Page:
This photo of a partial frame rendering/cutaway was one of the only elements relevant to the car’s design at all. I’m completely not expecting showing me your entire CAD model, but damn, would a little discussion about the drivetrain kill the illusion?

(It probably does.)


Oh, this is gonna be good.

I went all the way out to Boulder City Airport – within a good diarrheic spurt of the Hoover Dam (which I did not realize I was so close to, since I had never thought about where it was) to see the first manned flight of the Workhourse SureFly passenger drone.

I like flying vans and basically want one as a life goal, so this was especially relevant to my interests! Just look at how close it is to a flying Mikuvan! Fun fact: About 8 years ago, I tried designing a flying van. The results were disappointing, because at the time, Emraxes had not yet been invented yet.

And this thing had EIGHT OF THEM! What more could I ask for!?

IT’S THE THING! This was as close as we were permitted to get due to some mysterious hand-waving. It’s a neat design – an X8 type configuration, and also allegdly hybrid. Though I gathered from the engineers present that it was flying without the generator, just an additional battery where it’s supposed to go.

What did it do!?


That was it. It did a few small bunny hops while chained to the ground.

The official story given was that the media ended up deciding to not show due to the company potentially calling a rain delay (for some reason, it decided to start raining in just these most recent two days). So they were just going to test a few little things anyway and we were free to watch. Well that’s interesting – it seems like the media might have gotten it backwards, because the BBC seems to say it was told not to show up! WHAT’S EVEN THE TRUTH ANY MORE!? In this age of Alternative Facts…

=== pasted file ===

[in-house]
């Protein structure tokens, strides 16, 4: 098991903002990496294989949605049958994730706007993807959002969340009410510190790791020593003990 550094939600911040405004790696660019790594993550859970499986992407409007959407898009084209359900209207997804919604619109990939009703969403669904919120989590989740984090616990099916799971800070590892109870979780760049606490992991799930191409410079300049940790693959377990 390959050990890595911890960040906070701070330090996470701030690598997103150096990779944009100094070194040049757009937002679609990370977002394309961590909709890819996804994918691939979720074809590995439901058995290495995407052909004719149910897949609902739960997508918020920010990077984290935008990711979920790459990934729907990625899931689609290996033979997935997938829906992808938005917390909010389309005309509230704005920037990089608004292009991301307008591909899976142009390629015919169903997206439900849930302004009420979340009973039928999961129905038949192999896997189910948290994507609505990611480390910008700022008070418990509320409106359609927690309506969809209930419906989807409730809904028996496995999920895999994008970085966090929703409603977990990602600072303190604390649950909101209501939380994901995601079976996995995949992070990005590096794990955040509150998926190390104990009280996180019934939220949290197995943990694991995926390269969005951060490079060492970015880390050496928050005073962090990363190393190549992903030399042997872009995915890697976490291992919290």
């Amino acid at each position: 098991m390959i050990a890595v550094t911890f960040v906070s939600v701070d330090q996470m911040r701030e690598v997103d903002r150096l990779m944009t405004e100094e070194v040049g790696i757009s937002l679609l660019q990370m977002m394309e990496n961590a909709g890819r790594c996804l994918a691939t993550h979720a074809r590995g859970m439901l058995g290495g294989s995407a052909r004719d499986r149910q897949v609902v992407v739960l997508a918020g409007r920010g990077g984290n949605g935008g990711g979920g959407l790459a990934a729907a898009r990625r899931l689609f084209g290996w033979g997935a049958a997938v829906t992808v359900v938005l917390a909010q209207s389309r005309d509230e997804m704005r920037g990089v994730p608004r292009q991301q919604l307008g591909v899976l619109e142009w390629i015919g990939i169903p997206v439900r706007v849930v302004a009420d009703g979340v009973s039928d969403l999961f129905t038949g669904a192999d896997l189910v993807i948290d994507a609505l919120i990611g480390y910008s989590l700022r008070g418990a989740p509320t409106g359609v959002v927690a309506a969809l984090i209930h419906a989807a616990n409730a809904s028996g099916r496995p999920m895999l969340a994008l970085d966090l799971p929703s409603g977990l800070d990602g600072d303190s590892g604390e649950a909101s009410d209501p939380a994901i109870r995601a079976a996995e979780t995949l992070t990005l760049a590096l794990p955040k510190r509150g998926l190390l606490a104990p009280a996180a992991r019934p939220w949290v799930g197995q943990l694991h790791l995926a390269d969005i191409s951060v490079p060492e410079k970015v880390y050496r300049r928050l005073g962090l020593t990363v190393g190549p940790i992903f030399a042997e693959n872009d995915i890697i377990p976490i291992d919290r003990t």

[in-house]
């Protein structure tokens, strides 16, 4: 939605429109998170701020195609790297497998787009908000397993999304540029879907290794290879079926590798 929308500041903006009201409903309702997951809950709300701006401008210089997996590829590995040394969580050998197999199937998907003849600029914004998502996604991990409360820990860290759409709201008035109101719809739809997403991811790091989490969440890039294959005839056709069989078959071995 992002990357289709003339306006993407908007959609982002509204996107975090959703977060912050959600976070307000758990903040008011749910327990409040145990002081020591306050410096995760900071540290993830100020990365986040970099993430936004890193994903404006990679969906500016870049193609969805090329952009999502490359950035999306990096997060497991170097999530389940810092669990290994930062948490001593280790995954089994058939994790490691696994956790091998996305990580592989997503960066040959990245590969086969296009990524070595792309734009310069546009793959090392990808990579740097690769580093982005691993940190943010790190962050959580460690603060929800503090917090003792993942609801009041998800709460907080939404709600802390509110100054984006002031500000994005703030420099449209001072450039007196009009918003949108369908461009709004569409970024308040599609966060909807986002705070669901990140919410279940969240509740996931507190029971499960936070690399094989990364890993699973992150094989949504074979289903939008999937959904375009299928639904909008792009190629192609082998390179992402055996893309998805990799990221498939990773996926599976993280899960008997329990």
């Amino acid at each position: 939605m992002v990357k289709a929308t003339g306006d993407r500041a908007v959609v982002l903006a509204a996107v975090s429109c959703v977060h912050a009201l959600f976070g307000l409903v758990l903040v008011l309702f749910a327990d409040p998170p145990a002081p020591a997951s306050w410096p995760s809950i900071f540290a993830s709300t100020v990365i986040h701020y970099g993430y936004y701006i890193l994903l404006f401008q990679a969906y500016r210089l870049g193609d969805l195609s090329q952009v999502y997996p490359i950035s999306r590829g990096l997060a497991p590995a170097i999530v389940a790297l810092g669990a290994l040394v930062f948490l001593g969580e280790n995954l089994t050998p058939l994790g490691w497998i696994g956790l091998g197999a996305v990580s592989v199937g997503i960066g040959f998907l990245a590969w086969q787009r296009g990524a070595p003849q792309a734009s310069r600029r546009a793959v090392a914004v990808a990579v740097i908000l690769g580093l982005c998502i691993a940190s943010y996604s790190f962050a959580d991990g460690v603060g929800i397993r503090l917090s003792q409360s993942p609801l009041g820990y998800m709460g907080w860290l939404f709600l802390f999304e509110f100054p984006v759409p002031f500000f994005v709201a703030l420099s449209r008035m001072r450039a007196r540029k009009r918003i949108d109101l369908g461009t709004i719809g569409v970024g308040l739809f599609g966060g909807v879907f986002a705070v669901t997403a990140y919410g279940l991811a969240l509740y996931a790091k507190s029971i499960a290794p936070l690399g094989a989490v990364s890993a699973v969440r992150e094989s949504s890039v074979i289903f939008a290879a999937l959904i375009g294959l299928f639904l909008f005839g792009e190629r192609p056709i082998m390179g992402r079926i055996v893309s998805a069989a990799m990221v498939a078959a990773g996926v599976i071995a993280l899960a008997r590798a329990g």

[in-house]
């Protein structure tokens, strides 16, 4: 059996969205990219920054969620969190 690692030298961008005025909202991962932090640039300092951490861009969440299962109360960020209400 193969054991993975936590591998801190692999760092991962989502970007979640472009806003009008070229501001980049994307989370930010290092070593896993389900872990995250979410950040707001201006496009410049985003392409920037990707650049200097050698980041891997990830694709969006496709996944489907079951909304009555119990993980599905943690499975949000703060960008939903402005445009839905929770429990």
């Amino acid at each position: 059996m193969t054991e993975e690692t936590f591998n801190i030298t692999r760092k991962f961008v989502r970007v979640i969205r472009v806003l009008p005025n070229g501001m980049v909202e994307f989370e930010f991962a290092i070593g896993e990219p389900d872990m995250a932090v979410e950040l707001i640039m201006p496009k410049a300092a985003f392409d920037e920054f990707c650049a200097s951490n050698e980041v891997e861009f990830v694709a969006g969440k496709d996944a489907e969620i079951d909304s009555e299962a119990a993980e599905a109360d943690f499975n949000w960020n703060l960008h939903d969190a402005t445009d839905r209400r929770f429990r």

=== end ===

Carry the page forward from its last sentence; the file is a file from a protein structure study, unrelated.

I’ll say that it seemed less than ready. The bunny hops were more lurches than anything else – I don’t think, based on watching my own video, that it really ever left the ground once. They had trouble getting all the motors to spool up during their first attempt. There was around 15 minutes of downtime as they dug around inside, then it was resumed. I’m inclined to believe that the rainout was a cover story to fix some kind of flight control issue, as by the time I got there, it was decidedly not very rainy. The ground was wet from earlier rain, though.

I will give that the thing sounds absolutely glorous once all 8 props are up and at it. I just wished it were at least somewhat okay at its job, and that I didn’t drop $40 on an Uber to get out there.

Dejected from seeing this vaping rig fail to put out some p h a t c l o u d z , I went back to the main convention to check out the other vaping rigs.



More to come! I can’t guarantee the ability to report daily, but there is more juicy flying van content among other things to come.